In 2008, something incredible happened: a man was cured of HIV. In over 70 million HIV cases, that was a first and, so far, a last. Worldwide, scientists are working to make these odds a bit better. One research approach involves using a drug to activate all cells harboring the HIV genetic information. This would both destroy those cells and flush the virus out into the open, where our current drugs are effective. Another is looking to use genetic tools to cut the HIV DNA out of cells genomes altogether. And while one cure out of 70 million cases may seem like terrible odds, one is immeasurably better than zero. We now know that a cure is possible, and that may give us what we need to beat HIV for good.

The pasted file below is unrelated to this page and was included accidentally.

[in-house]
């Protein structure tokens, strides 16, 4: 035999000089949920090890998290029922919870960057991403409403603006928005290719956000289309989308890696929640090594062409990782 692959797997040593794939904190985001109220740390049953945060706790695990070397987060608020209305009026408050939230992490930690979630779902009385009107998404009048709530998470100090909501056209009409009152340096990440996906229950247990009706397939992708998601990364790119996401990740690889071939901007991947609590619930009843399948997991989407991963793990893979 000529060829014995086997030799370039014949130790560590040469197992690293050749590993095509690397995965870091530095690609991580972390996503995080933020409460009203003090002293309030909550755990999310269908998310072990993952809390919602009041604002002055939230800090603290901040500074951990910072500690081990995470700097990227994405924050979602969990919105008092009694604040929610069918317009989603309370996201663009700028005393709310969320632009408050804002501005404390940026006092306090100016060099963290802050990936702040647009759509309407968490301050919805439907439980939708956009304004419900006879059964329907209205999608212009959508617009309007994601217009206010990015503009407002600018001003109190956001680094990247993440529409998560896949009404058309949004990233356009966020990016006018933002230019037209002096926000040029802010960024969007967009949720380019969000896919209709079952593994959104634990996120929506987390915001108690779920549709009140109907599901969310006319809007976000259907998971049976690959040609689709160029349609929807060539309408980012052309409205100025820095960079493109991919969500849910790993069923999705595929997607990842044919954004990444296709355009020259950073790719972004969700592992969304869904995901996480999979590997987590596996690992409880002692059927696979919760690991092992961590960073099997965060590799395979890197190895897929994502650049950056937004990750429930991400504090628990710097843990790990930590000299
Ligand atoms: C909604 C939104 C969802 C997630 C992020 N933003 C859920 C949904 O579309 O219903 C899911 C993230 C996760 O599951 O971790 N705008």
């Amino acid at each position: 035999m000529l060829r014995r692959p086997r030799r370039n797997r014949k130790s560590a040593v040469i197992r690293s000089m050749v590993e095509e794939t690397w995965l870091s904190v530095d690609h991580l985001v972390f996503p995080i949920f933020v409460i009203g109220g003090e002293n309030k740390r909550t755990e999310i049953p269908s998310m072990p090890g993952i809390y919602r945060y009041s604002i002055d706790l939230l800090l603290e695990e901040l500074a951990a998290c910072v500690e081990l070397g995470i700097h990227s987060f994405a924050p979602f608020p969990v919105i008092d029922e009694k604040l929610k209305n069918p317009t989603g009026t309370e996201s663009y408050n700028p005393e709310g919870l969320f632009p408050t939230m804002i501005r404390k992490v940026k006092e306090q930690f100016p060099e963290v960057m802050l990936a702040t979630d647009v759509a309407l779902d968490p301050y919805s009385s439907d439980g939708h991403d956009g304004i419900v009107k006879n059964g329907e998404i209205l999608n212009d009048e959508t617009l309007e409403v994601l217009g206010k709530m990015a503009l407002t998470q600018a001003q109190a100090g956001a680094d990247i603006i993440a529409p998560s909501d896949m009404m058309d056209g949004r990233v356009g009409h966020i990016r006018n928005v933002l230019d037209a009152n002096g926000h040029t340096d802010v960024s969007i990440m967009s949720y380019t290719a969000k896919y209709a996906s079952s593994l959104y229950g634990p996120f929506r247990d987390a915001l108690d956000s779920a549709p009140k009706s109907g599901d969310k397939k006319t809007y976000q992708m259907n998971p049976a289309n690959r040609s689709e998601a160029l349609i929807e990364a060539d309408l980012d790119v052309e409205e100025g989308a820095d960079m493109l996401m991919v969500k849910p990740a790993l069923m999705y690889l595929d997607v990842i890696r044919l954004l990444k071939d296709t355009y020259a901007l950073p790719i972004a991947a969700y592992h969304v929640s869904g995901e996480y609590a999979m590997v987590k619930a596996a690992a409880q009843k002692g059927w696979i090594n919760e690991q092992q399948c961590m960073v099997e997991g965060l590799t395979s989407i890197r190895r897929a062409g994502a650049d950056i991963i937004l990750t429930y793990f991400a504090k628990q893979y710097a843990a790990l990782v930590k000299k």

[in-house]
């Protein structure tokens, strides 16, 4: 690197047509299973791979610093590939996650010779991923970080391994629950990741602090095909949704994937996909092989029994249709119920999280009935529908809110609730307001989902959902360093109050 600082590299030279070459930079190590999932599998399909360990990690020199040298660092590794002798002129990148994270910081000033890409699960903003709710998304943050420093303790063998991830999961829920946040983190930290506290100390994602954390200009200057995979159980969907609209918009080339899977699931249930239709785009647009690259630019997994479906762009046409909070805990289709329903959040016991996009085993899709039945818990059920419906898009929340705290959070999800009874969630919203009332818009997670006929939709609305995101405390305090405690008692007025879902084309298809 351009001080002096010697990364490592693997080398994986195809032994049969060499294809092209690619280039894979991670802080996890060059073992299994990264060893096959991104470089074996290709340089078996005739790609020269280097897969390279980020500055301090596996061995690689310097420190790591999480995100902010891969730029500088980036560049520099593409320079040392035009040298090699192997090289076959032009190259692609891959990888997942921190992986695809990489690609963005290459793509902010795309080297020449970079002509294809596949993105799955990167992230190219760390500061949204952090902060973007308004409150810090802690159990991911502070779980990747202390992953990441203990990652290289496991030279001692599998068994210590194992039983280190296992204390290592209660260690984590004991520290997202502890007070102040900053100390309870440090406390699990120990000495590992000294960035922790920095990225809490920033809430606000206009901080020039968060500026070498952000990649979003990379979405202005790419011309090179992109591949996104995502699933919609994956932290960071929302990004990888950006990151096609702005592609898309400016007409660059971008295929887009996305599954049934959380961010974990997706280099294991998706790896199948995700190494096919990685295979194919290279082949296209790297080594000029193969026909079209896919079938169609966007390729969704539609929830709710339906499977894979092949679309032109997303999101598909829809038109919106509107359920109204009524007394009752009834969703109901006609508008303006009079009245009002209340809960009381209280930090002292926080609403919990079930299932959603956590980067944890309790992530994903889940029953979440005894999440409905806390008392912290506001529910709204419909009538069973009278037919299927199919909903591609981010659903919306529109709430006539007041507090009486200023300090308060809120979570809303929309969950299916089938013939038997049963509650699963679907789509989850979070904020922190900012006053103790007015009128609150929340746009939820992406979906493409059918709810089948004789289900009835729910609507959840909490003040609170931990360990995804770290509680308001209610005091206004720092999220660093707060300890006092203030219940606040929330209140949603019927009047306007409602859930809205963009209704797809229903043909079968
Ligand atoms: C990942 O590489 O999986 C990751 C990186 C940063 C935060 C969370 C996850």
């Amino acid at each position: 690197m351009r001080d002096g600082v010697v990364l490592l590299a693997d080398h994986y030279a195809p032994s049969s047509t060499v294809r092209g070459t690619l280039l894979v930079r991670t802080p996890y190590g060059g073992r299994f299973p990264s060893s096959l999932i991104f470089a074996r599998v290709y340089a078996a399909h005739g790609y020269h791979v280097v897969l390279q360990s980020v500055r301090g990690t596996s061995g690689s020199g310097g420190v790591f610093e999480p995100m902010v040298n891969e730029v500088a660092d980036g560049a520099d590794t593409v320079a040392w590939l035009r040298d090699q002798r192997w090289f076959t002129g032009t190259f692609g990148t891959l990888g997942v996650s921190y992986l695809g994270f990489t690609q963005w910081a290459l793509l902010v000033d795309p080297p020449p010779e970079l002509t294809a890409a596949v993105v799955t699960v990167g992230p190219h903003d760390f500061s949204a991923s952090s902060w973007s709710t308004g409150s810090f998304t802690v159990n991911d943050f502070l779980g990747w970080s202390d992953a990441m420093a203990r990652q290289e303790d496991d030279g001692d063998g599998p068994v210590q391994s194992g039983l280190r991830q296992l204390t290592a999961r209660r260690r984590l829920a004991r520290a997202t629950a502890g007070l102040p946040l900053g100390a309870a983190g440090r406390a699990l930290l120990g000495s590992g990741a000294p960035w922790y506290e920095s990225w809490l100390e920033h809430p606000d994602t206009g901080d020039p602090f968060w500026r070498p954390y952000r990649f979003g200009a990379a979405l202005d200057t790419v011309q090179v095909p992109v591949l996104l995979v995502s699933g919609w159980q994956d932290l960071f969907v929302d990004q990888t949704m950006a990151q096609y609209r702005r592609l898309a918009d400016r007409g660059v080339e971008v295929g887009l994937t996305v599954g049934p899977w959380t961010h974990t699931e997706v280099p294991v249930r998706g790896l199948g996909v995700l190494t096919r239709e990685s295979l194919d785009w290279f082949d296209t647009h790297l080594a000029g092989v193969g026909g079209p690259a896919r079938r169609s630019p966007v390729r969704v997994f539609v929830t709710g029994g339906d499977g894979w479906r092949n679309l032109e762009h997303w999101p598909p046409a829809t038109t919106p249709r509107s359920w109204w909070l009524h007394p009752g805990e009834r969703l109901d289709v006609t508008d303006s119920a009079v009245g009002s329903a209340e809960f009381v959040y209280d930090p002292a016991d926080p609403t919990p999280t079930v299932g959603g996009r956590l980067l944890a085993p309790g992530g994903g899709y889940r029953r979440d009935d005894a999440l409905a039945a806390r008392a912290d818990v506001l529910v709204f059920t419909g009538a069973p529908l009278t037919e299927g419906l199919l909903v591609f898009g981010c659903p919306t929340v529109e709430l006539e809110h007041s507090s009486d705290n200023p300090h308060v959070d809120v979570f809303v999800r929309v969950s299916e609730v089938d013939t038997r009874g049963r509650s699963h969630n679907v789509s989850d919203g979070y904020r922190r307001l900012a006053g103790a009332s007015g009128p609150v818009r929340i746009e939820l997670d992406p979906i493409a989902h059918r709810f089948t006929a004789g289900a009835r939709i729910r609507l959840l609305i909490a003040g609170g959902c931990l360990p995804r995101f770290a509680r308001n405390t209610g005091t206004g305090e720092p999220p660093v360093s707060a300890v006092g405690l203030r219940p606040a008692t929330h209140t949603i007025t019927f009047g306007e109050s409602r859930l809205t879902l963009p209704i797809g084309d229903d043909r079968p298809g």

Today is World AIDS Day. World AIDS Day is held on the 1st December each year and is an opportunity for people worldwide to unite in the fight against HIV, show their support for people living with HIV and to commemorate people who have died.
Globally, an estimated 34 million people have HIV. World AIDS Day is important because it reminds the public and Government that HIV has not gone away – there is still a vital need to raise money, increase awareness, fight prejudice and improve education.
For more ideas on how to get involved, visit www.worldaidsday.org.
From the TED-Ed Lesson Why it’s so hard to cure HIV/AIDS – Janet Iwasa
Animation by Javier Saldeña